Have you ever watched one of those jaw-dropping films of a ballsy freeride skier floating down a powder covered precipice and wondered just how the camera can even keep up? Let alone produce such amazing imagery. We spoke to John Layden, the founder of Drone Alps (dronealps.com), to find out just how aerial filming using drones has opened up a whole new world of possibilities.
First a bit about John…
After experiencing life as a seasonaire at the age of 18, he completely fell in love with the French Alps and life in a ski resort. Deciding that he should also consider a more solid future career, John then headed back to the UK at the end of his season to embark on a three-year university course in aerospace engineering. After completing his degree and then a short stint as a math teacher, the draw of the mountains proved too much, and John returned to France with thoughts of starting up a new business there.
As a keen RC flyer and videographer he decided that it would make for a fantastic opportunity to combine the two, and subsequently Drone Alps was born. This didn’t come without its challenges at the start – not least getting around the red tape and authorization issues in piloting a drone in France. This also meant the need to acquire a full pilot’s license, which involved a considerable amount of further study (in French!). Needless to say, it all worked out in the end, and he now has the opportunity to get involved with some amazing filming projects from sports to events to property showcasing.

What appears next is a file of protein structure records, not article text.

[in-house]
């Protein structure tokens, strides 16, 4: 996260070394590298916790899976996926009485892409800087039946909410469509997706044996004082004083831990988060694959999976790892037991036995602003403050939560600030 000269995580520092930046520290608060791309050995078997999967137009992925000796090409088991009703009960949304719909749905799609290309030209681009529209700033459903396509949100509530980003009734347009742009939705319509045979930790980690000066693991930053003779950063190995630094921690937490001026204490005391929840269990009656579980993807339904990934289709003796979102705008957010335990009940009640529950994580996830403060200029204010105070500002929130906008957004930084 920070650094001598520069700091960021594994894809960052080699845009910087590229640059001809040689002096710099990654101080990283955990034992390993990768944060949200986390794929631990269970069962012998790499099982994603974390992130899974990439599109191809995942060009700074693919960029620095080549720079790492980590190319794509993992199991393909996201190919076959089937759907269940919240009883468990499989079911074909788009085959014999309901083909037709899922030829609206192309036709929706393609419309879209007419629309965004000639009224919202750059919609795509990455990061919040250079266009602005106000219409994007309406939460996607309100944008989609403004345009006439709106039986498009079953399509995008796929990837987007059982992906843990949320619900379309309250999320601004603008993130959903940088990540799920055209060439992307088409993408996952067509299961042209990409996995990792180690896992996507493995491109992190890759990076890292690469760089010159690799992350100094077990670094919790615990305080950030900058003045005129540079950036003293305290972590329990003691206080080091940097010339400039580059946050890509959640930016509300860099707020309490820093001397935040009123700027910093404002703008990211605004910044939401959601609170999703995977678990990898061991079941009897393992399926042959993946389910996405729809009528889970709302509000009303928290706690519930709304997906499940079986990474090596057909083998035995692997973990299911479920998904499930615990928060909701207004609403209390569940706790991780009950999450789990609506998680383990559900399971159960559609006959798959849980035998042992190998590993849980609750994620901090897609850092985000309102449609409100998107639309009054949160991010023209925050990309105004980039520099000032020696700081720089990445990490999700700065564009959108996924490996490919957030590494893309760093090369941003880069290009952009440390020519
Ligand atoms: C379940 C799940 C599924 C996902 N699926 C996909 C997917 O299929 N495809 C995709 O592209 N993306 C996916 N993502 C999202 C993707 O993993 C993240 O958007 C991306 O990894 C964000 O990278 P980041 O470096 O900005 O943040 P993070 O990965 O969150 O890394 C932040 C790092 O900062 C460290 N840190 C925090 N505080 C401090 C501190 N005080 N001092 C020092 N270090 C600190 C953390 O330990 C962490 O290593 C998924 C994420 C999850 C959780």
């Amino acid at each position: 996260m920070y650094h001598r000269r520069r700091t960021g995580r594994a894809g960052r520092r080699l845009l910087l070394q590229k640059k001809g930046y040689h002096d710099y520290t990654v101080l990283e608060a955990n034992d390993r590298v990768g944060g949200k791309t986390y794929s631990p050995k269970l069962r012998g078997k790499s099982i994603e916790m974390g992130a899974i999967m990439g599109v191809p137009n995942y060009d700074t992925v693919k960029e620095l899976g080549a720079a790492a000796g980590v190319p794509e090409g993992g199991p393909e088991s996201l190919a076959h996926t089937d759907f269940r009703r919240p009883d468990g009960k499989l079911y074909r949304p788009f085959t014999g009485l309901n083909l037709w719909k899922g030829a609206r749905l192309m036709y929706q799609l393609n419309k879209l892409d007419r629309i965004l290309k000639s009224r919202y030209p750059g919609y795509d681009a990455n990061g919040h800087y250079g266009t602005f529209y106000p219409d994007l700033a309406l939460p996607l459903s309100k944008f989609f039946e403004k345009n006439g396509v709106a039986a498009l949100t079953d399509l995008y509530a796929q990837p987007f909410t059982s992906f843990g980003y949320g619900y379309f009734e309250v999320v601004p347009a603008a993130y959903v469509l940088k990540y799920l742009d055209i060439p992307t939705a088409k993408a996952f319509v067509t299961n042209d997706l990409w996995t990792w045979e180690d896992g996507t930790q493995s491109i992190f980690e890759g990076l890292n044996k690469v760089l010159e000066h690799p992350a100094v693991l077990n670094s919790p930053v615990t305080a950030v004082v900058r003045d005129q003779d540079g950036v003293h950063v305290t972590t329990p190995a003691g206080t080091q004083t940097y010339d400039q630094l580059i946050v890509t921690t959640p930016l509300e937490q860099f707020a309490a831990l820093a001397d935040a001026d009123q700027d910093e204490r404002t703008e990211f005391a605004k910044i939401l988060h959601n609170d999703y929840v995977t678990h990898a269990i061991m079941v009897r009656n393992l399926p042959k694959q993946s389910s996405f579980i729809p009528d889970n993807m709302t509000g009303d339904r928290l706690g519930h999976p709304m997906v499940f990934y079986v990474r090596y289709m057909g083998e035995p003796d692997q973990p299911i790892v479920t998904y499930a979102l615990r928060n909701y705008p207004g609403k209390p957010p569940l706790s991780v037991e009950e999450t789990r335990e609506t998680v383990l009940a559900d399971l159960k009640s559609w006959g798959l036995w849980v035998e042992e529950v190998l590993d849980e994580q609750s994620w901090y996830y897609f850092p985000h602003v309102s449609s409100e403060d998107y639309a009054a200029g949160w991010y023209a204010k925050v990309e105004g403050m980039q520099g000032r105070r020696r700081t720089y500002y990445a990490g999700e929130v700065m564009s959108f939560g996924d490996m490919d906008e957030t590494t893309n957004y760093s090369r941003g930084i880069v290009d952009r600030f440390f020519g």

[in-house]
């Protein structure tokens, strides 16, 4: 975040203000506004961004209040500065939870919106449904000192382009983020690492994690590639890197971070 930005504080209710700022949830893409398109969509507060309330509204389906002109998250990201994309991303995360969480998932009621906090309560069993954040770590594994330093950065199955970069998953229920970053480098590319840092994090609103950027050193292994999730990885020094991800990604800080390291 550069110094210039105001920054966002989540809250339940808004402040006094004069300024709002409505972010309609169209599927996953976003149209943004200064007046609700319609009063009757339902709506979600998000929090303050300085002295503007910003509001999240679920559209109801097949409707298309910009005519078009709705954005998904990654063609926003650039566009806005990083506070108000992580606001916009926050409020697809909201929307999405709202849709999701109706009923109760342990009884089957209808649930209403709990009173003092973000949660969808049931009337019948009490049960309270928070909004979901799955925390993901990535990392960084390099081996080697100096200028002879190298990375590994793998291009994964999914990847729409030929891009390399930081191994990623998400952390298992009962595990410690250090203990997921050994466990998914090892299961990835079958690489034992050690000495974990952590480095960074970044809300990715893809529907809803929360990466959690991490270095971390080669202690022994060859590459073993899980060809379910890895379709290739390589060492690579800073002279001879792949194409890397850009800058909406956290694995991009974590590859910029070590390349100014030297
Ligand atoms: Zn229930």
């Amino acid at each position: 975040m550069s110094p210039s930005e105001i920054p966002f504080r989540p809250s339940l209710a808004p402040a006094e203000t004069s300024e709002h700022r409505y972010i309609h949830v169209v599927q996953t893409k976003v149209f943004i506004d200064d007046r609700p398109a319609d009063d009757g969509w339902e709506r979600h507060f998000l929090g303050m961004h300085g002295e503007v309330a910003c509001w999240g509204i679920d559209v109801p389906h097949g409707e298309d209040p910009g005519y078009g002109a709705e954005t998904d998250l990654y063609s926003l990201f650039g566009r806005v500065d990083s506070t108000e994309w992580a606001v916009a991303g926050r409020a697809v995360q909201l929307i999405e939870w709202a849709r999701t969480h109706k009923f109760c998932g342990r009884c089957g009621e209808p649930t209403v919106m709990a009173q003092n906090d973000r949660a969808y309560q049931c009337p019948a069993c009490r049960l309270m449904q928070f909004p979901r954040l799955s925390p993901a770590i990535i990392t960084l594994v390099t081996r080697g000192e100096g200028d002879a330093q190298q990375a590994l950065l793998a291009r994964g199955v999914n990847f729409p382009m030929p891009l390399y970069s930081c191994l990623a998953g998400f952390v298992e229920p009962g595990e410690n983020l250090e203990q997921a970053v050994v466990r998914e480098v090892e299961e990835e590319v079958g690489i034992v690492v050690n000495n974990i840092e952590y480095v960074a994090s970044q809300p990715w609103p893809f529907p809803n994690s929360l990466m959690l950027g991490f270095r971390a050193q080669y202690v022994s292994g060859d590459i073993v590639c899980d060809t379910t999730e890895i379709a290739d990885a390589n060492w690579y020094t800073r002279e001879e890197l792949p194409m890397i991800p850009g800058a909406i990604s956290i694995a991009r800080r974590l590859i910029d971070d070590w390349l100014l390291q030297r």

We asked John to tell us a bit more about his operation:
Can you explain how the equipment works?
Our drones are battery powered and have 4 motors which turn the propellers. We use drones with built-in cameras predominately. With 4K resolution and a fully stabilized platform, the quality from the camera is incredible! We either fly with a pilot who controls both the drone and the camera simultaneously, or we use the pilot alongside a camera operator who has independent control over the camera. Our equipment is very portable and the drone can even be launched by hand. This allows us to film in very exposed places, such as on the edge of a cliff in Chamonix or even on a boat at sea!
What are the advantages of filming using a drone, over ground-based filming?
The main advantage of using a drone is the new types of shots that you can get, which were previously impossible or required an expensive helicopter. We can fly low to the ground, and then sweep up into the sky, so that you get that wow factor along with a real sense of perspective. This is great when filming mountain sports since the scenery is just as impressive as the action! Alternatively, drones are often used as “tripods in the sky” and a producer can pick anywhere they wish to place it, often at a second’s notice. It’s this flexibility which people like, which is why drones have become such a success.
Can you still get the same quality of footage from a drone?
Often better! Our drones are equipped with 3-axis stabilized platforms to eliminate camera shake and smooth unwanted movements. They can also drift effortlessly along a flight path with GPS precision, keeping the camera directed at a focus point. The quality of the camera is superb, if it wasn’t then the BBC wouldn’t use it! We can shoot in a variety of resolutions and frame rates and use ND filters to get that classic cinematic look. We are also testing the new “follow me” features to help film skiers and snowboarders down the slopes, although this type of technology will take a few more years of development to beat the skills of a good drone pilot!